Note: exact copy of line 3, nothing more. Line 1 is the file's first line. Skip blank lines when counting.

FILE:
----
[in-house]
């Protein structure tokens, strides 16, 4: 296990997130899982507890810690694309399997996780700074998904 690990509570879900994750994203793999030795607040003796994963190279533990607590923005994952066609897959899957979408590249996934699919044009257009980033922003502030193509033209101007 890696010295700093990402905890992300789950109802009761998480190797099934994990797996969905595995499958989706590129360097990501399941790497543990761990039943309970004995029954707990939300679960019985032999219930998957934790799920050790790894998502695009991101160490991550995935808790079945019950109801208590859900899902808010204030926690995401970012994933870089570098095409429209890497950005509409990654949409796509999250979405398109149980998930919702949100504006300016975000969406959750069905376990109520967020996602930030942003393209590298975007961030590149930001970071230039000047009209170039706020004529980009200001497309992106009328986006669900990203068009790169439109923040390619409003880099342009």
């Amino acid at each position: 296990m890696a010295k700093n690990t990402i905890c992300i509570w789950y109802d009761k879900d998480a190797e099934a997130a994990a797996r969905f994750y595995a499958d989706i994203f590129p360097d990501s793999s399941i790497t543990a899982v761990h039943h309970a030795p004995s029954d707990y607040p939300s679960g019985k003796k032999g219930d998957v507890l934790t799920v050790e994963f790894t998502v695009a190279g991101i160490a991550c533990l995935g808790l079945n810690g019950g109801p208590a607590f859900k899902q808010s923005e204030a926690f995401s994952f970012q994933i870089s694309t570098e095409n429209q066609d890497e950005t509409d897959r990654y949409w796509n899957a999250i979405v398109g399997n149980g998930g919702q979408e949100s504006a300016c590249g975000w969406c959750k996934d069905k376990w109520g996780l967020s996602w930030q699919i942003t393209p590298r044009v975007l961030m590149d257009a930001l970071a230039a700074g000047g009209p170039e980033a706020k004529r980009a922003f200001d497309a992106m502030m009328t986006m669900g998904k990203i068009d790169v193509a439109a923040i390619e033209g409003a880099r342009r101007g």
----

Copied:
């Amino acid at each position: 296990m890696a010295k700093n690990t990402i905890c992300i509570w789950y109802d009761k879900d998480a190797e099934a997130a994990a797996r969905f994750y595995a499958d989706i994203f590129p360097d990501s793999s399941i790497t543990a899982v761990h039943h309970a030795p004995s029954d707990y607040p939300s679960g019985k003796k032999g219930d998957v507890l934790t799920v050790e994963f790894t998502v695009a190279g991101i160490a991550c533990l995935g808790l079945n810690g019950g109801p208590a607590f859900k899902q808010s923005e204030a926690f995401s994952f970012q994933i870089s694309t570098e095409n429209q066609d890497e950005t509409d897959r990654y949409w796509n899957a999250i979405v398109g399997n149980g998930g919702q979408e949100s504006a300016c590249g975000w969406c959750k996934d069905k376990w109520g996780l967020s996602w930030q699919i942003t393209p590298r044009v975007l961030m590149d257009a930001l970071a230039a700074g000047g009209p170039e980033a706020k004529r980009a922003f200001d497309a992106m502030m009328t986006m669900g998904k990203i068009d790169v193509a439109a923040i390619e033209g409003a880099r342009r101007g």